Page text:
Rafael Bernal, The Hill, July 22, 2018
Hispanics have failed to reach top leadership positions in the military even as Latino participation in the armed forces overall has remained on par with the group’s demographic growth, a study shows.
The study by Casaba Group, a Hispanic veterans organization, showed that between 1995 and 2016, only one Latino had become a three-star general, even as the number of active-duty Hispanic officers more than doubled, from 6,117 to 15,033, during that period.
Overall, 17 percent of active-duty enlisted service members are Hispanic, on par with the 17.5 percent of the general U.S. population that is Hispanic, according to the report.
Edward “Fast Eddie” Cabrera, president of Casaba and a manager at NASA’s Jet Propulsion Laboratory, says many factors have kept Latinos from the top military positions — and not enough is being done to alleviate the problem.
Cabrera added the military tracks minority enlistments and promotions, but it bundles all minorities together in tallying its diversity.
“That’s why we lost sight of what was happening with Latinos,” said Cabrera, “Generally you see a lot of good news … that’s only true for African-Americans and females, absolutely not true for Latinos.”
The data it provided showed that out of the 37 highest ranking officers in the military — four-star generals in the Army, Air Force and Marine Corps, and admirals in the Navy – 32 are white men, two are white women, two are black men and one is an Asian-American man, according to data from the Department of Defense.
The next-highest rank — three star generals and vice admirals — is slightly more diverse, according to the data from the Pentagon. Out of 144 officers, 115 are white men and seven are white women; 13 are black men and three are black women.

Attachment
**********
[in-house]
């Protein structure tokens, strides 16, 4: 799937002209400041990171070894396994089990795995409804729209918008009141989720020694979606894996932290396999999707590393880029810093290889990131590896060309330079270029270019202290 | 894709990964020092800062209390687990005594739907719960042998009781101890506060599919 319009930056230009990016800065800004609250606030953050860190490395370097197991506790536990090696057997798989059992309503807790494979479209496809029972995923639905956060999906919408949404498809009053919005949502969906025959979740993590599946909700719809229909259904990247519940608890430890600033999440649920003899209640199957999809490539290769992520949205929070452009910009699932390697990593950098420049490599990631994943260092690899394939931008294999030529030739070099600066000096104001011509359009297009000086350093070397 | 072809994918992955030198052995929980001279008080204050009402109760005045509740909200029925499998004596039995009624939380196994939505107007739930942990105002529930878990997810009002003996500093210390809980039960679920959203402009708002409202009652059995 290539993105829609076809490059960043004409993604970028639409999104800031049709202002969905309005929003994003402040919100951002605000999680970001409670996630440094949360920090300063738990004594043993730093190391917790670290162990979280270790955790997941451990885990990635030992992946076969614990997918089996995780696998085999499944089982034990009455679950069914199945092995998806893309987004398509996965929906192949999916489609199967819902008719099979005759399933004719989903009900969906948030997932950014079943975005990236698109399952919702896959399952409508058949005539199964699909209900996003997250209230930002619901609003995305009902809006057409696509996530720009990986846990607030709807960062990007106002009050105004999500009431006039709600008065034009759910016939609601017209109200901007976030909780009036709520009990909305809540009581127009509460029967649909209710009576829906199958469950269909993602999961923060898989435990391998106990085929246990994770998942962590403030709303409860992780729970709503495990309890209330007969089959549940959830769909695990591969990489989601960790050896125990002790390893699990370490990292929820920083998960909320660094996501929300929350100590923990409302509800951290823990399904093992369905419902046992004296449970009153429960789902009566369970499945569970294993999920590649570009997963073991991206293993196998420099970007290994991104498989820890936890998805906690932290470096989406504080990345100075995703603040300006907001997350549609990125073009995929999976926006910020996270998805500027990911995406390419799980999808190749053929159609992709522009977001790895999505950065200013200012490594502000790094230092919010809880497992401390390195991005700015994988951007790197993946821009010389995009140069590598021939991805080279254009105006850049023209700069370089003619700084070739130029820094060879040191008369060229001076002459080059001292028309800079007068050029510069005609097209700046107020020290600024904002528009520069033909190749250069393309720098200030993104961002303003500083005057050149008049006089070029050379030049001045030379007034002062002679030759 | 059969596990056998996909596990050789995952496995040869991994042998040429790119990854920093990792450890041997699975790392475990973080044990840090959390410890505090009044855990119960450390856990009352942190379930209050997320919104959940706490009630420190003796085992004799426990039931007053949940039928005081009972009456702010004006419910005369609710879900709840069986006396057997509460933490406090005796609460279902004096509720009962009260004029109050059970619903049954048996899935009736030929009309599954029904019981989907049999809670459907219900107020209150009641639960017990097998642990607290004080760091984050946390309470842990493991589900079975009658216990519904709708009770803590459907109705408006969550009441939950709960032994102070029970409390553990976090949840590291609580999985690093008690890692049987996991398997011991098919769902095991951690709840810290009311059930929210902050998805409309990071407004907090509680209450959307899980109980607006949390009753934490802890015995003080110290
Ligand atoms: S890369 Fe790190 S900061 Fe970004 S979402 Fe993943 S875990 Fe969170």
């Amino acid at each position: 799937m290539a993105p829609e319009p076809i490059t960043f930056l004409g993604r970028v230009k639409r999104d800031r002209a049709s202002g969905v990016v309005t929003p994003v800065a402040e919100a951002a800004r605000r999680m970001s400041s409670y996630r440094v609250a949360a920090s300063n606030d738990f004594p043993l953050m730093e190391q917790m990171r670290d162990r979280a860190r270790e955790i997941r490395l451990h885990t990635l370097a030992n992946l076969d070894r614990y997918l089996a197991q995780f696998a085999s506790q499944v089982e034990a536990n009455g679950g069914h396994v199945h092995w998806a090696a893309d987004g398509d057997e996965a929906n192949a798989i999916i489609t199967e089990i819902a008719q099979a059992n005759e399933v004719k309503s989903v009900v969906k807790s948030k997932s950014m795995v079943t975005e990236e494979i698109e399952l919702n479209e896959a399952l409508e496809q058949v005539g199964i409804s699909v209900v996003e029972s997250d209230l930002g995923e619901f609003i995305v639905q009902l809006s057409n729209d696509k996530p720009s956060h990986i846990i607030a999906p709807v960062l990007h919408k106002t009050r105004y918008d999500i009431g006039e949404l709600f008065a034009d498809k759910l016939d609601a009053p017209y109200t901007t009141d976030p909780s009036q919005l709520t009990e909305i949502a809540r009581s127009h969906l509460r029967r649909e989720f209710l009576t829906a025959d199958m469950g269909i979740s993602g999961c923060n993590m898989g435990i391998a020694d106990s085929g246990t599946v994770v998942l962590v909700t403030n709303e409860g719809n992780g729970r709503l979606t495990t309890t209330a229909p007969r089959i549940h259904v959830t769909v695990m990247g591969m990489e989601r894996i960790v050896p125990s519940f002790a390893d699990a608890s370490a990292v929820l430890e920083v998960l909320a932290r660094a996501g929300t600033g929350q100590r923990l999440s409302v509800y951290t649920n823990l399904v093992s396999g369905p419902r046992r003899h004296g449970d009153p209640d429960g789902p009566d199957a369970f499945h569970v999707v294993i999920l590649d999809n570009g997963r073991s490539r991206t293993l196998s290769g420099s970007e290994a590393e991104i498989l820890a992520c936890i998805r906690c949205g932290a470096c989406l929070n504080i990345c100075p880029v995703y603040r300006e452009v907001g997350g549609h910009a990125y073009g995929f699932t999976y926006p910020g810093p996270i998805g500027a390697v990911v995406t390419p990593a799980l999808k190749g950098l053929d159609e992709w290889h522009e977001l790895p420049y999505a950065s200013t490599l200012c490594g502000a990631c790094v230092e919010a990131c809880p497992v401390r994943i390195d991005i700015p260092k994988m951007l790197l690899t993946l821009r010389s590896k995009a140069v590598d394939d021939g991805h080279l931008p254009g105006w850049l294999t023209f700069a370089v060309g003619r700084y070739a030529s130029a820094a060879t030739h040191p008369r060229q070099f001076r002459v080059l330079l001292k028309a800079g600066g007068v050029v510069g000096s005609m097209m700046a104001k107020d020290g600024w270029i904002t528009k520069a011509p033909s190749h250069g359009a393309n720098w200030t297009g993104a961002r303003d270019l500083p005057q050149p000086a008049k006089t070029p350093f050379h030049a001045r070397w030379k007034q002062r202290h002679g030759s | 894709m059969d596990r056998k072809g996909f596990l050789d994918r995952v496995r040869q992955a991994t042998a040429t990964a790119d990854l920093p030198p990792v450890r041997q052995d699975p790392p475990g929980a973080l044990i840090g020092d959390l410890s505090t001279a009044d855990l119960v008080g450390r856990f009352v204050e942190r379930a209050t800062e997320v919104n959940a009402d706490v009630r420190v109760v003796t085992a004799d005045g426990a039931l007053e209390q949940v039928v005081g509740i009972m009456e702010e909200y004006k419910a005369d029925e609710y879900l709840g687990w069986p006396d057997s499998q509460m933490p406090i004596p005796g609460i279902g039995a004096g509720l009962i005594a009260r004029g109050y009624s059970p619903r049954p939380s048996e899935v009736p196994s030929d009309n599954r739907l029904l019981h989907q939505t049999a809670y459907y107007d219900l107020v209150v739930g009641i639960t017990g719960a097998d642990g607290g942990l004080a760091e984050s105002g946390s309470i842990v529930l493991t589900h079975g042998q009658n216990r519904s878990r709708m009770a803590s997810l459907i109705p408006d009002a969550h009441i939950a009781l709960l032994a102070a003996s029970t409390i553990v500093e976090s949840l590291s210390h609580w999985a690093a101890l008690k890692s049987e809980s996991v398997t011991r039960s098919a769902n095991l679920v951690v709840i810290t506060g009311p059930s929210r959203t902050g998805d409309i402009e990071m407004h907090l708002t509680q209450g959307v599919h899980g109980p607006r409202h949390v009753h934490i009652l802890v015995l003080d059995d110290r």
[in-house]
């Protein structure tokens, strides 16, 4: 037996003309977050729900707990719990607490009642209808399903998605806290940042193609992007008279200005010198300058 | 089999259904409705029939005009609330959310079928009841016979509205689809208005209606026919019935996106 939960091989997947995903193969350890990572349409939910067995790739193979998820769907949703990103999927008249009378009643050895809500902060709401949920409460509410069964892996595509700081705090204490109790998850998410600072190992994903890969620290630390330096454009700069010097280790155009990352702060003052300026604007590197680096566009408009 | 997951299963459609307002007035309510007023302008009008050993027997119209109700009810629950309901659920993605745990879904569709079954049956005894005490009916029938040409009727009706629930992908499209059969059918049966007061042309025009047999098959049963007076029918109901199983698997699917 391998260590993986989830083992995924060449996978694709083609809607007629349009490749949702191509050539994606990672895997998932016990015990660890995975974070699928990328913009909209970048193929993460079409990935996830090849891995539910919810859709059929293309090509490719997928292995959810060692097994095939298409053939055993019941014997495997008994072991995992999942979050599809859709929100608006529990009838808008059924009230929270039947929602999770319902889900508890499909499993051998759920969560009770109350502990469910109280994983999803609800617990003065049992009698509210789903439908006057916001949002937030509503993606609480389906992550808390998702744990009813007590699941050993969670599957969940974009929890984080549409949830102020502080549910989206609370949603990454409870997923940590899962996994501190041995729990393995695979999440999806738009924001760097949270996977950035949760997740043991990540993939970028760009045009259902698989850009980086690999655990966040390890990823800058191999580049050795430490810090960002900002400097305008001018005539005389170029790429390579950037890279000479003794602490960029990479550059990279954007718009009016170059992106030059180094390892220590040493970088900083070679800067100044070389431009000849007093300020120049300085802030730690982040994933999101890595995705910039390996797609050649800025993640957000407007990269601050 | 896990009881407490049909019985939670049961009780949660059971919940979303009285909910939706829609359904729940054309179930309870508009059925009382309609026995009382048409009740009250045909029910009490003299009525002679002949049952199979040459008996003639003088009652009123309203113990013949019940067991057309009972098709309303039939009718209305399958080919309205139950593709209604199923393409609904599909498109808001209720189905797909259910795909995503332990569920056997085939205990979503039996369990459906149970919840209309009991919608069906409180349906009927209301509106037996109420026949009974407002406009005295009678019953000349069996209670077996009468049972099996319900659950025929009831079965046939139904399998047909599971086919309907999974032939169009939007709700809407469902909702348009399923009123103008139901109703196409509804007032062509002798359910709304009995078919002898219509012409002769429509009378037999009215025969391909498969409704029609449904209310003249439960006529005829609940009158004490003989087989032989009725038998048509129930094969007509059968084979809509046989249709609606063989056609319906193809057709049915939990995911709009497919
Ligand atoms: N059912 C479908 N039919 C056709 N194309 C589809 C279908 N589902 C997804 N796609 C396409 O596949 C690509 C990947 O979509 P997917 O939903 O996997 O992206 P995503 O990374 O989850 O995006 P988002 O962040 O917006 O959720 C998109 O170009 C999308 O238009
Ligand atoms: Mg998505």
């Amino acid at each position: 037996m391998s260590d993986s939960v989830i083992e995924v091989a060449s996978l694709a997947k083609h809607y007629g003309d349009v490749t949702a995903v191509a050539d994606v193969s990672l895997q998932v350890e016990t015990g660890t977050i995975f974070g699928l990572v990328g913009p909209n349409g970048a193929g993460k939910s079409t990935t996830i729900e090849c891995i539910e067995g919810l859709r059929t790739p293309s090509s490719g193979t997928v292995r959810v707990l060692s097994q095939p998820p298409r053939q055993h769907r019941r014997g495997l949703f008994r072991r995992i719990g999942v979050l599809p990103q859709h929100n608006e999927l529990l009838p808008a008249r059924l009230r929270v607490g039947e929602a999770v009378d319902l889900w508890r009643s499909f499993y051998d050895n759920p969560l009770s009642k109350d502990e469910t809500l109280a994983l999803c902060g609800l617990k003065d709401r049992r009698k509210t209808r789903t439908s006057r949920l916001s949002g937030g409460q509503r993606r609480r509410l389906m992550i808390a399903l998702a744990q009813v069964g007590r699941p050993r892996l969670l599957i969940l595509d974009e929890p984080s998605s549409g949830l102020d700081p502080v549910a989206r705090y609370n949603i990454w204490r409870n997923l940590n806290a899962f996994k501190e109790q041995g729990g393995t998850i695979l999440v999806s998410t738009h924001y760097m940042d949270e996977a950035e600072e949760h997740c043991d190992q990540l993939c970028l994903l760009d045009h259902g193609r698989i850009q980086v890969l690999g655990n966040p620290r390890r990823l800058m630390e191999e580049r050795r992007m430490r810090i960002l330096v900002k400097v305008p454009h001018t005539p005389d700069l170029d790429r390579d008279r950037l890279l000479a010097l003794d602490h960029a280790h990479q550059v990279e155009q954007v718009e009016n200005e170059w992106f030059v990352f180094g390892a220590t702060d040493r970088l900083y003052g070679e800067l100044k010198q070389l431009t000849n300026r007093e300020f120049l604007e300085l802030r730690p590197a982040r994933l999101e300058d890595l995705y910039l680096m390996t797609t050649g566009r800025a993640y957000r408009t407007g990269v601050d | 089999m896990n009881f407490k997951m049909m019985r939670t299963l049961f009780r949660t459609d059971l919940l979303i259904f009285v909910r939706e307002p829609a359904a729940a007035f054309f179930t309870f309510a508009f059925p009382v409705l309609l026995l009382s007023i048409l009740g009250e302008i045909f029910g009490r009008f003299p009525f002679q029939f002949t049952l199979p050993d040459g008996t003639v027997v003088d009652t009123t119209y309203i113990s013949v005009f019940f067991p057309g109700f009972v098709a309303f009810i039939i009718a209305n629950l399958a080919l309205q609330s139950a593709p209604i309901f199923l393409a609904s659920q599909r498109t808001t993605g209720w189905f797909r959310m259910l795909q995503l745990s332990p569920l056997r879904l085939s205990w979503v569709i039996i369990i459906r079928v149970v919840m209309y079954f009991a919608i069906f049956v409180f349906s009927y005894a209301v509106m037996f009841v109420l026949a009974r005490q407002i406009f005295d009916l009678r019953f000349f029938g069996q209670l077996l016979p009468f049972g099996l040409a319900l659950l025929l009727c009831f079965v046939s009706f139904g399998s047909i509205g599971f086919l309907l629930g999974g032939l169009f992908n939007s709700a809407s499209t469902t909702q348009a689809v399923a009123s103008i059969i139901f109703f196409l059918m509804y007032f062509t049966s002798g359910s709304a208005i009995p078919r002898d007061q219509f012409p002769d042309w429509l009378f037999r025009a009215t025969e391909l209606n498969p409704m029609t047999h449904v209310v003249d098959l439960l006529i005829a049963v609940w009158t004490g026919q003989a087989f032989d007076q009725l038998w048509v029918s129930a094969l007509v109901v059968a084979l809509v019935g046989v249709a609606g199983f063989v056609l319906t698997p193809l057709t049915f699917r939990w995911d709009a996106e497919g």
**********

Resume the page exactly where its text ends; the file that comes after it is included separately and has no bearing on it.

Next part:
The list is completed by two Asian-American men, one Pacific Islander man, one man with unknown ethnicity, one Asian-American/Hispanic woman, and one Hispanic man.
And the lack of diversity in leadership is also reflected at the top of the civilian structure of the Pentagon.
Out of 45 civilians with the top Defense Department pay grade, only one is Hispanic, according to the study.
Despite the numbers showing a lack of Hispanic diversity in leadership posts, Cabrera says the military has been slow to respond when confronted with the issue.
In 2016, 26 members of Congress, led by members of the Congressional Hispanic Caucus, wrote President Obama a letter asking him to address the issue directly.
The letter quoted numbers from 2014, which are virtually identical to current numbers.
Across the services, diversity increases as rank decreases, particularly when it comes to Hispanics.
Retired Army General Albert Zapanta, who started his military career as an enlisted special forces soldier in Vietnam, said that part of the issue is the career path that Hispanics tend to take in the military.
Zapanta added that for African-Americans in the military, non-combat functions have become the “pipeline to their stars.”
Cabrera said a cultural tendency among Hispanics to avoid self-promotion has also played a role in keeping Latinos away from the top posts.